A glass case holds thick, faded prescription registers and there’s a cabinet filled with half-empty bottles of morphine and codeine. But this isn’t some trendy gimmick dreamt up by the owner; these are all original features, found stored in the building when the 120-year-old chemist closed its doors and this shiny bar serving antipasti and cheese boards took its place.

Arthur Mayne is just one stop on the Cork Heritage Pub Trail; essentially a pub crawl, but with just enough history behind each of its seven venues to justify spending your time in them as actually helping you get to know the city better. 

Colour me Irish: Crane Lane Theatre

And Cork – widely recognised as Ireland’s second city – is well worth getting to know, a modern metropolis built on a rich past. (Its nickname, ‘the rebel city’, comes from its support of the house of York in the War of the Roses, circa 1455.) Among the more commercial shops and bars that crowd Cork’s streets are businesses that have been owned by the same family for decades. And herein lies its charm: Cork is a working city that has moved with the times, but hasn’t forgotten its history. To that end, each stop on the Heritage Pubs Trail comes with a story that reveals a snippet of Cork’s past. And I’m more than happy to visit each venue to learn it.

I start the day in The Oval, built in 1918 by the Beamish Brewery across the road. Beamish Stout is one of Cork’s most popular exports and for more than 200 years has been brewed in what was at one time the largest brewery in Ireland. Inside, The Oval is much like several other pubs on the trail (Sin É, The Mutton Lane Inn, The Vicarstown Inn). Their snug, darkened interiors, lit by the glow of beer taps along the bar and candles in empty, wax-caked whiskey bottles, are all equally atmospheric, and often dotted with the odd traditional band jamming at a table. Beats a soulless chain bar every time.

Mural: Mutton Lane

The oldest pub on the trail is The Mutton Lane, which has sat in an alley next to tourist magnet The English Market for more than 220 years. Running the length of Mutton Lane itself is a bright painted mural through which weaves a number of stories from Cork’s past. You won’t find yourself short of locals to ask about what is depicted in the artwork, much loved by the city.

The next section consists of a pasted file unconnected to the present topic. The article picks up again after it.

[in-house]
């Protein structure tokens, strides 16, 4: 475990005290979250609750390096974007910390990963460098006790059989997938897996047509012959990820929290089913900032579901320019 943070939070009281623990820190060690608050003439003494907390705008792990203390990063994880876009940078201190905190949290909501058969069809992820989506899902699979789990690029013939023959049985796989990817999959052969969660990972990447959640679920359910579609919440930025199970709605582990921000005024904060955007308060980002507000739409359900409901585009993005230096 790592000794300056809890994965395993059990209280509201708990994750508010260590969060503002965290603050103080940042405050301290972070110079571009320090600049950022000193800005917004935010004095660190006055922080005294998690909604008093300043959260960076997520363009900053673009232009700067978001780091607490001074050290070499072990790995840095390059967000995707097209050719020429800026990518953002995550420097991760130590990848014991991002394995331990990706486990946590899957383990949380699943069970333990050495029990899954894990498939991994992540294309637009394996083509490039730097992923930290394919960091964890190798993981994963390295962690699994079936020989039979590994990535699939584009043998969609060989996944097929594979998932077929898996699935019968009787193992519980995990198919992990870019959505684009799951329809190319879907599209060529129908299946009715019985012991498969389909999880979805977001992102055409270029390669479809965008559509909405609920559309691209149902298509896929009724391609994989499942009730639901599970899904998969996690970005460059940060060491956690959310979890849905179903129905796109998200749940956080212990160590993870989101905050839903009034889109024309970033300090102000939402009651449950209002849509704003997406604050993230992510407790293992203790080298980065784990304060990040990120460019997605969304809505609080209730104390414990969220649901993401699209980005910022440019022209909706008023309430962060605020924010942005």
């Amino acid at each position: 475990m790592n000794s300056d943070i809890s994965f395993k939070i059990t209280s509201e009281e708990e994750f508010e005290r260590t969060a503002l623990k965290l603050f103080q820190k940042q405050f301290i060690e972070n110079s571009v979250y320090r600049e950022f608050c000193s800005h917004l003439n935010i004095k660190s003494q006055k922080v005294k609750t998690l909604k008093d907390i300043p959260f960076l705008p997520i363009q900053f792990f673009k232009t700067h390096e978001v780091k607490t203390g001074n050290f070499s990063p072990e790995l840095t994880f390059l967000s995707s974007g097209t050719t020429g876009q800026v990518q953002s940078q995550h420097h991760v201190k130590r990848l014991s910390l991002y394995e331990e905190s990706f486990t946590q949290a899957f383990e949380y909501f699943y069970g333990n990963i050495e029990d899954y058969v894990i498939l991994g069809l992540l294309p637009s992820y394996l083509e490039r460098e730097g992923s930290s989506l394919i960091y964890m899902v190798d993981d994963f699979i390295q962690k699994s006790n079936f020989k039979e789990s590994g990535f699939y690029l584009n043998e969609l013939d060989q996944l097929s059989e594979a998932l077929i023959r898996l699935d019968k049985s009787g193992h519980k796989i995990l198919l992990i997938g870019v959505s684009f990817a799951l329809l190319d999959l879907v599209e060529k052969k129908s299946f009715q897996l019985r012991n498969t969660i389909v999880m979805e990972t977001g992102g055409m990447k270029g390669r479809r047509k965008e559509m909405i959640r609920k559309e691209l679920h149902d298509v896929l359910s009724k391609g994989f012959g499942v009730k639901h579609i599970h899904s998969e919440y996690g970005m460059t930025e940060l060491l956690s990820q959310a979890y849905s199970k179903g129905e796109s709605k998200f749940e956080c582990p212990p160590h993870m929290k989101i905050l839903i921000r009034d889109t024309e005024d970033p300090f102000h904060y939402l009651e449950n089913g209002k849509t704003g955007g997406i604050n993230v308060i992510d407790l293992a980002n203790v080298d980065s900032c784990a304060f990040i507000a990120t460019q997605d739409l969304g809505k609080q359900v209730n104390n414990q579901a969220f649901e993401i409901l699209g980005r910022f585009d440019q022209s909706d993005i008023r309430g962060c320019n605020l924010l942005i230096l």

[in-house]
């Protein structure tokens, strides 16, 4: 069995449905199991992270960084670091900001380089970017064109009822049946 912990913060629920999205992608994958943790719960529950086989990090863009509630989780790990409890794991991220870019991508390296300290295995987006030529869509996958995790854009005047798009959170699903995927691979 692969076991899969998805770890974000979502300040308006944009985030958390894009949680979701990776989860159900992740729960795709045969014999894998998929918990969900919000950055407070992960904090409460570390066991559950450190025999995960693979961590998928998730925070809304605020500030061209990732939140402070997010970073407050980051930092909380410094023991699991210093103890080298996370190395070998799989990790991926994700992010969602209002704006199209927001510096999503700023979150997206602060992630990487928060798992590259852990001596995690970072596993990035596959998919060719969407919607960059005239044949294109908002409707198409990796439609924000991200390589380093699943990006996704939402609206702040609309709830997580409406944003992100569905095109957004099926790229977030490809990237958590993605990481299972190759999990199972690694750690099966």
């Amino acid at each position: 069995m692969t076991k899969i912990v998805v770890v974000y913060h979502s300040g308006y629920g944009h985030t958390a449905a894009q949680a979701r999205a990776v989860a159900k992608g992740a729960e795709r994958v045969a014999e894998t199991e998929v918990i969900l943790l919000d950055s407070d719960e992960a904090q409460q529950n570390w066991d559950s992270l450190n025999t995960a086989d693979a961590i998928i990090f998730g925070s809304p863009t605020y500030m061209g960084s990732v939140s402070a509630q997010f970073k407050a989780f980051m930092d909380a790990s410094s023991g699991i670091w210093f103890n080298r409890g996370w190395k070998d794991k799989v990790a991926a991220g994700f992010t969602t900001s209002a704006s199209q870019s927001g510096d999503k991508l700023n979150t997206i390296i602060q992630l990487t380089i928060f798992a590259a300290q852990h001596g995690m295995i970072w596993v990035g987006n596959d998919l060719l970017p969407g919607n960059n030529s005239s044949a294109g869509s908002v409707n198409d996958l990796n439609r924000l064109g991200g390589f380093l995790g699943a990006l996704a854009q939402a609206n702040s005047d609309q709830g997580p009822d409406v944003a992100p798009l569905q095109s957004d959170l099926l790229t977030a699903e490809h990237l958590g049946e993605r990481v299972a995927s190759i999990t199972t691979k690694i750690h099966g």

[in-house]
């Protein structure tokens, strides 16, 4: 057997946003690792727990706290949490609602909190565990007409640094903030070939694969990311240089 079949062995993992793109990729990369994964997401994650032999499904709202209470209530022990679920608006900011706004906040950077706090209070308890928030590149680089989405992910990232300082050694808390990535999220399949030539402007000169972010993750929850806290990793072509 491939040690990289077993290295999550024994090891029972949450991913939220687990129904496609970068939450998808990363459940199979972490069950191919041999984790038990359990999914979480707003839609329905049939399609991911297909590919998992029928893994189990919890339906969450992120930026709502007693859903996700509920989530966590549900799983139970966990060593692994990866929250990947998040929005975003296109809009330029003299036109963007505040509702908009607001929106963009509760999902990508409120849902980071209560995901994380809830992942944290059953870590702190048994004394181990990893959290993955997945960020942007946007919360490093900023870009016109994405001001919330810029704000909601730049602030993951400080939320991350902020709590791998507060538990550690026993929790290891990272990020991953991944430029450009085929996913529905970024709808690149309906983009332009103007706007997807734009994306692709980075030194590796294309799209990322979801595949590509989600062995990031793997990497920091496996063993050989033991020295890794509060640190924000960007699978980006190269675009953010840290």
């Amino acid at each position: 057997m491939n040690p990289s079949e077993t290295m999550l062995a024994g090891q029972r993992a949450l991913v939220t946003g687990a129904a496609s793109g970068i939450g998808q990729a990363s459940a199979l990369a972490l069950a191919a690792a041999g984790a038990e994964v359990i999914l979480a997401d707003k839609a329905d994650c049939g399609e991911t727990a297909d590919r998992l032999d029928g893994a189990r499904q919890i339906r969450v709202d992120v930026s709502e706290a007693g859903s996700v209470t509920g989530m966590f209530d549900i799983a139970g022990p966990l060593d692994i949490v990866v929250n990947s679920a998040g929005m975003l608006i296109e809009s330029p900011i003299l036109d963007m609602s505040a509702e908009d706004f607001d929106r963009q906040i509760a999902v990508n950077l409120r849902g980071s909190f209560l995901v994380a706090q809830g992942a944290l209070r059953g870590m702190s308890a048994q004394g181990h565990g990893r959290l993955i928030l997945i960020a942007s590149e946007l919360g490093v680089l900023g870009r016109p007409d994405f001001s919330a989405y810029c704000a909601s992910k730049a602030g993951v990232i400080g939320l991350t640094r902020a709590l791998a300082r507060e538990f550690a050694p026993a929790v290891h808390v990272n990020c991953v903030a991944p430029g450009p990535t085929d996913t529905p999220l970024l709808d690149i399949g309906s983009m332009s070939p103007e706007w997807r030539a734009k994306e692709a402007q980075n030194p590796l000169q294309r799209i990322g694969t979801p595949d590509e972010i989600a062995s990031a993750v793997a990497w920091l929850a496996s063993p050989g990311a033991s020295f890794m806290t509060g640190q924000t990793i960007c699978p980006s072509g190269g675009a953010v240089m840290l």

In The Vicarstown, the twentysomething bartender tells me what the heritage trail venues have in common: “They are all pubs I’d go to.” Far from being tourist traps, these heritage pubs are as popular with the people of Cork as weekend visitors.

Any room? Vicarstown Inn

The sleeker stops on the trail are the Crane Lane Theatre and the Bodega. The former’s colourful history includes a stint as a gentlemen’s club, but now the live music venue – dotted with candelabras and black-and-white photos of movie stars and musicians – is a popular late-night alternative to sweaty nightclubs crowded by college students.

The same can be said of the Bodega, where I end the day. This began its life as the St Peter’s food market – built as part of a project in the 1840s to rejuvenate the city’s neglected market scene – before serving as a munitions factory during World War I and later a garage. Today it’s a glamorous restaurant, bar and nightclub lent a vintage vibe by the original pillars that support the high ceiling.

Sleek: The Bodega

Seven pubs down, I take the unusual step here of ordering a (virgin) coffee, forced to wait out the rain. But while I could have walked into any of the bars in Cork to stay dry, the stories and character of those on the Heritage Pub Trail have turned a typically boozy visit to Ireland into something more. The old pubs still standing and the new venues evolved from factories and chemists are proof of Cork, ‘the rebel city’s, resilience and future. Long live the rebellion.

Info about the Cork Heritage Pub Trail can be found at corkheritagepubs.com

Getting there: A return flight from London Stansted to Cork costs from £40 with Ryanair.  


Photos: Thinkstock; Facebook; Megan Hogarth